Stress is the largest cause of occupational ill health in the UK but despite employers being legally bound to ensure employees' psychological welfare at work, stress risk assessments are being neglected, says Jean Brading
Staff are generally aware of taking care when lifting heavy objects and moving cumbersome equipment, and businesses are obliged to train their workforce accordingly. After all, no one wants to injure themselves, and no employer wants staff to be off work. But is as much attention paid to the idea of enabling people to avoid unnecessary stress?
Stress is the single largest cause of occupational ill health in the UK, accounting for around half of all sick days at a cost of about £6m, according to the Health and Safety Executive. It has a major impact on individuals and on business. Sources of stress are plentiful and people at all levels can suffer, from work experience students to top management. Today, employers have a legal duty to ensure not only physical but also psychological welfare at work. Beware litigation, compensation in stress cases can be unlimited.
So what is stress? It can be defined, according to the HSE, as "the adverse reaction people have to excessive pressures or other types of demand placed on them. It arises when they perceive they are unable to cope with those demands". So it is not an illness, although it can lead to one. It is all about perception, and will, therefore, vary from person to person.
From a health and safety perspective there can be a way of merging the two concepts of stress management and manual handling. It is all about risk assessment. There are parallels between the two which can be found on the manual handling pages on the HSE website. These include the Manual Handling Regulations 1992, which establish a clear hierarchy of measures for dealing with risks from manual handling: avoid hazardous manual handling operations so far as is reasonably practicable; assess any hazardous manual handling operations that cannot be avoided; and reduce the risk of injury so far as is reasonably practicable.
This is not a million miles away from the three-fold mantra and approach to workplace stress management: prevent, measure, reduce.
The detailed assessment of every manual handling operation could be a major undertaking and might involve wasted effort. Many handling operations, for example the occasional lifting of a small lightweight object, will involve negligible handling risk. Perhaps this is where the two concepts diverge. There is a difference between manual handling risk assessments and stress assessments: the former is more quantifiable than the latter. Stress is about feelings and, therefore, totally subjective.
The sources of stress include the following: job demands - such as workload, work patterns, and the environment; control - how much say the person has in the way they do their work; support, encouragement and the resources provided by management; relationships - for example conflict and bullying; role - whether people understand this and there are no conflicting demands; and change - how organisational change is managed and communicated in the workplace.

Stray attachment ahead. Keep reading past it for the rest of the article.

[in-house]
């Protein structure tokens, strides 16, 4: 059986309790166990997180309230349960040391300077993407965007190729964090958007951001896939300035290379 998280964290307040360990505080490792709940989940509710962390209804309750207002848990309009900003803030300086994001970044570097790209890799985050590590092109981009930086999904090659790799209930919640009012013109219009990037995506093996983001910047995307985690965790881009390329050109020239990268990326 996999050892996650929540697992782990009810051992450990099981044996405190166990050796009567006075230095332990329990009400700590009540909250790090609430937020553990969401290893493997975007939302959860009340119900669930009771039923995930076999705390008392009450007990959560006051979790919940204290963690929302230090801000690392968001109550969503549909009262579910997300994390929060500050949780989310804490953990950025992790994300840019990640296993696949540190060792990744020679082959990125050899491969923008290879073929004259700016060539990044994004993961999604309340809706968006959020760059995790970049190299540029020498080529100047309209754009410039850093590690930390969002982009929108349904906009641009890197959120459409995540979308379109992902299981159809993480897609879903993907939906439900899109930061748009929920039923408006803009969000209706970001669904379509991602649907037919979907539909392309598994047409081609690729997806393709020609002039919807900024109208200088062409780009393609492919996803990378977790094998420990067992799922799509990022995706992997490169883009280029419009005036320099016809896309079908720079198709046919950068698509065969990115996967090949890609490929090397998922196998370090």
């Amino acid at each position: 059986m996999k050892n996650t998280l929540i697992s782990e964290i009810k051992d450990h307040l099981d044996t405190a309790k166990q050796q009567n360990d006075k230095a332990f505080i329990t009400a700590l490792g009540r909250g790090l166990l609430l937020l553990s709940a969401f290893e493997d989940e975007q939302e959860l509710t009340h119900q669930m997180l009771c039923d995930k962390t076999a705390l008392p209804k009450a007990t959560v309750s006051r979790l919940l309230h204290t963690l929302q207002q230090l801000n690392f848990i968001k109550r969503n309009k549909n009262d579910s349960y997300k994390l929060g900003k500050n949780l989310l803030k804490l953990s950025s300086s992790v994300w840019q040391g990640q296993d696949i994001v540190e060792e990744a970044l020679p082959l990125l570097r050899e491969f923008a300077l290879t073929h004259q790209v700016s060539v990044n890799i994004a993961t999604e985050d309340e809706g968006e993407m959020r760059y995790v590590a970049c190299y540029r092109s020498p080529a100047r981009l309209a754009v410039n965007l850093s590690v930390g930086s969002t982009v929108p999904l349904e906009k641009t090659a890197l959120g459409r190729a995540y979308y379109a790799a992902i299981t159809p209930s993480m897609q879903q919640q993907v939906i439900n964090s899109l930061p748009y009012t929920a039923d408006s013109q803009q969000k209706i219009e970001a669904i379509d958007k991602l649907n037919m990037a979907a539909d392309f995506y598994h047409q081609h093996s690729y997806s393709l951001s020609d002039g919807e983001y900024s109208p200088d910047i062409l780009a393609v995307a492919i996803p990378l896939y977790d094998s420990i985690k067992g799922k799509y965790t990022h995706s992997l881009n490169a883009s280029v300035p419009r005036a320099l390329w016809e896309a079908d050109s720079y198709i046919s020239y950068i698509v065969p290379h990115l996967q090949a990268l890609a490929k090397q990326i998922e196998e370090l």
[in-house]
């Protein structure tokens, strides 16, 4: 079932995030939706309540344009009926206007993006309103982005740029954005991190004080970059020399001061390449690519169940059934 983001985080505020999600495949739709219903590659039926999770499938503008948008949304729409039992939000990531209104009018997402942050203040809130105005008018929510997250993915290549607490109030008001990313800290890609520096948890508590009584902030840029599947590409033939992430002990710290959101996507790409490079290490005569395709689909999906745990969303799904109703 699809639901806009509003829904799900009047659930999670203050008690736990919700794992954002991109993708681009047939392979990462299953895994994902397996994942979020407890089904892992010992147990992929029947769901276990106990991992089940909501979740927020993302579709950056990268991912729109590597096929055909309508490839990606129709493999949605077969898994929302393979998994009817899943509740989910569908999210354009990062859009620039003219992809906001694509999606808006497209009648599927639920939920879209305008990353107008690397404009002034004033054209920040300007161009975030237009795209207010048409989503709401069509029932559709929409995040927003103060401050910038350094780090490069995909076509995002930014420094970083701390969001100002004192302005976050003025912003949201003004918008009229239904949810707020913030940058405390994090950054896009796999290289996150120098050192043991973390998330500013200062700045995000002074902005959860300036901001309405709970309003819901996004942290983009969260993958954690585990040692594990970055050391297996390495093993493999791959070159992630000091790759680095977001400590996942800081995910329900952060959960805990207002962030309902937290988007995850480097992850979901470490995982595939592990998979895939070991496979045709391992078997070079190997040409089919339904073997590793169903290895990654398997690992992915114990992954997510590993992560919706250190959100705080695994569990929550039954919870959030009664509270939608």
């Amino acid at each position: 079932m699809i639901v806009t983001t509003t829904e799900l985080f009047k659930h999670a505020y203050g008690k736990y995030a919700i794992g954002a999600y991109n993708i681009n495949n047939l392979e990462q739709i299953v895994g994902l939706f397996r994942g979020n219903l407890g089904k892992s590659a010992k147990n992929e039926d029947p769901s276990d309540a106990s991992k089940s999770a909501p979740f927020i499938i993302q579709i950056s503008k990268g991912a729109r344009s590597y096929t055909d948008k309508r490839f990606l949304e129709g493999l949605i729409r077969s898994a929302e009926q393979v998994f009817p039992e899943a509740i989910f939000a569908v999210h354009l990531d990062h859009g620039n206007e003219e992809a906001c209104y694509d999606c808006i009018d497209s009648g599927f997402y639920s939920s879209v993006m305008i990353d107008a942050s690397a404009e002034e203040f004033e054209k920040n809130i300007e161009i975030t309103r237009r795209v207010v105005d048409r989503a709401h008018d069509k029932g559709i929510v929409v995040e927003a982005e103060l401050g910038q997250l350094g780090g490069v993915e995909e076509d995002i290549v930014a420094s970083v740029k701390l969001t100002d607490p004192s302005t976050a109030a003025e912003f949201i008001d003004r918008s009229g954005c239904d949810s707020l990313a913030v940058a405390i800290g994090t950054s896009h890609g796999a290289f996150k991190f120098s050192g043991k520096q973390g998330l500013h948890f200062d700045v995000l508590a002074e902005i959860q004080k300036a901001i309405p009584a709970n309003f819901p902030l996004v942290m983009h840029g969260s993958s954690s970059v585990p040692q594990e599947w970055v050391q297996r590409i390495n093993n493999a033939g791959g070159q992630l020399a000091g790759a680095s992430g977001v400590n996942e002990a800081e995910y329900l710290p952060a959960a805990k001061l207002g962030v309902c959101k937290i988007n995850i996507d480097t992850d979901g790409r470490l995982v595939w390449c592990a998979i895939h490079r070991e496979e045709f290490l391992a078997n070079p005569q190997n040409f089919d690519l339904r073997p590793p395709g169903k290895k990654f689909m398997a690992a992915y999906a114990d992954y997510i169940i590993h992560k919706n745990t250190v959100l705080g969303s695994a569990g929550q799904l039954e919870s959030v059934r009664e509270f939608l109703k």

This list is a useful basis for investigating the amount of stress prevalent in a workplace, and many of these sources of stress are measurable. A lesson that can be learnt from manual handling is to remove the emotive side of stress by calling it something else, for example, well-being or health promotion, and by viewing stress management as just another complex but non-intimidating aspect of work.
Of course, many people, including some academics, suggest there is no such thing as stress. They suggest that what people are experiencing when they feel stressed is just a normal reaction that helps them deal with pressure, in a similar way to someone who comes to terms with a bereavement without necessarily requiring specialist help.
But is this too cavalier? Could it be said the process of manual handling has been over-exaggerated? Although part and parcel of everyday life and not given too much attention, the wise employer thinks ahead and tries to maximise the productivity of their staff through optimising workplace health.
External help is sometimes needed and carrying out a stress audit can help identify potential stress hot spots, for example, a particular manager whose style could be improved. Similarly, training line managers in how to recognise signs of stress, and giving them the information, skills and confidence to deal with it, can work wonders. They do need to be familiar with their legal duties but should also be encouraged to follow best practice in the proactive management of stress-inducers, and the development of a healthy work culture.
Employers have a responsibility for the health and safety of staff, including their mental health. Manual handling training is commonplace in many organisations, so why do businesses not try and see stress education in the same way? Being stress-wise can increase attendance rates, foster loyalty, improve the organisation's reputation, please the customers and avoid costly litigation.
- Jean Brading is the employment services director at Health and Case Management.
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